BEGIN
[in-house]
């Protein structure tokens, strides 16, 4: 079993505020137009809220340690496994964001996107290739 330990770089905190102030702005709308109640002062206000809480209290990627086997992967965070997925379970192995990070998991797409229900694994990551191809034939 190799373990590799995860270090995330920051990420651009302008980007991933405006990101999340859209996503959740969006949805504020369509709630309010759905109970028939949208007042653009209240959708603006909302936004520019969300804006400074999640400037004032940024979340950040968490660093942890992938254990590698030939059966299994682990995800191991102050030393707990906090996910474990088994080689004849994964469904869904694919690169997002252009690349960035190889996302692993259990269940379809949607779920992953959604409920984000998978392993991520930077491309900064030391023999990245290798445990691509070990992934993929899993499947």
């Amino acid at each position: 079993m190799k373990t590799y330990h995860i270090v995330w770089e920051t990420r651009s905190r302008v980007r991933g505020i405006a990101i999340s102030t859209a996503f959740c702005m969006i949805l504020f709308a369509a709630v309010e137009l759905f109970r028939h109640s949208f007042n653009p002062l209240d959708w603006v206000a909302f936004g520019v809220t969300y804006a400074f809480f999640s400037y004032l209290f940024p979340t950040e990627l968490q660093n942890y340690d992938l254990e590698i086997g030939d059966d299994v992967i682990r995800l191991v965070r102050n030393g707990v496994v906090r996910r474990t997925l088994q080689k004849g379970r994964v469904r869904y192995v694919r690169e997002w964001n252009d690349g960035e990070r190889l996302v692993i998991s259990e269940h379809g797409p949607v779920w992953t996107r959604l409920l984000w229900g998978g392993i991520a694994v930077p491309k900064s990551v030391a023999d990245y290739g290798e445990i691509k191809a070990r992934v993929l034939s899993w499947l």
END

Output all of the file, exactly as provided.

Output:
[in-house]
């Protein structure tokens, strides 16, 4: 079993505020137009809220340690496994964001996107290739 330990770089905190102030702005709308109640002062206000809480209290990627086997992967965070997925379970192995990070998991797409229900694994990551191809034939 190799373990590799995860270090995330920051990420651009302008980007991933405006990101999340859209996503959740969006949805504020369509709630309010759905109970028939949208007042653009209240959708603006909302936004520019969300804006400074999640400037004032940024979340950040968490660093942890992938254990590698030939059966299994682990995800191991102050030393707990906090996910474990088994080689004849994964469904869904694919690169997002252009690349960035190889996302692993259990269940379809949607779920992953959604409920984000998978392993991520930077491309900064030391023999990245290798445990691509070990992934993929899993499947």
């Amino acid at each position: 079993m190799k373990t590799y330990h995860i270090v995330w770089e920051t990420r651009s905190r302008v980007r991933g505020i405006a990101i999340s102030t859209a996503f959740c702005m969006i949805l504020f709308a369509a709630v309010e137009l759905f109970r028939h109640s949208f007042n653009p002062l209240d959708w603006v206000a909302f936004g520019v809220t969300y804006a400074f809480f999640s400037y004032l209290f940024p979340t950040e990627l968490q660093n942890y340690d992938l254990e590698i086997g030939d059966d299994v992967i682990r995800l191991v965070r102050n030393g707990v496994v906090r996910r474990t997925l088994q080689k004849g379970r994964v469904r869904y192995v694919r690169e997002w964001n252009d690349g960035e990070r190889l996302v692993i998991s259990e269940h379809g797409p949607v779920w992953t996107r959604l409920l984000w229900g998978g392993i991520a694994v930077p491309k900064s990551v030391a023999d990245y290739g290798e445990i691509k191809a070990r992934v993929l034939s899993w499947l």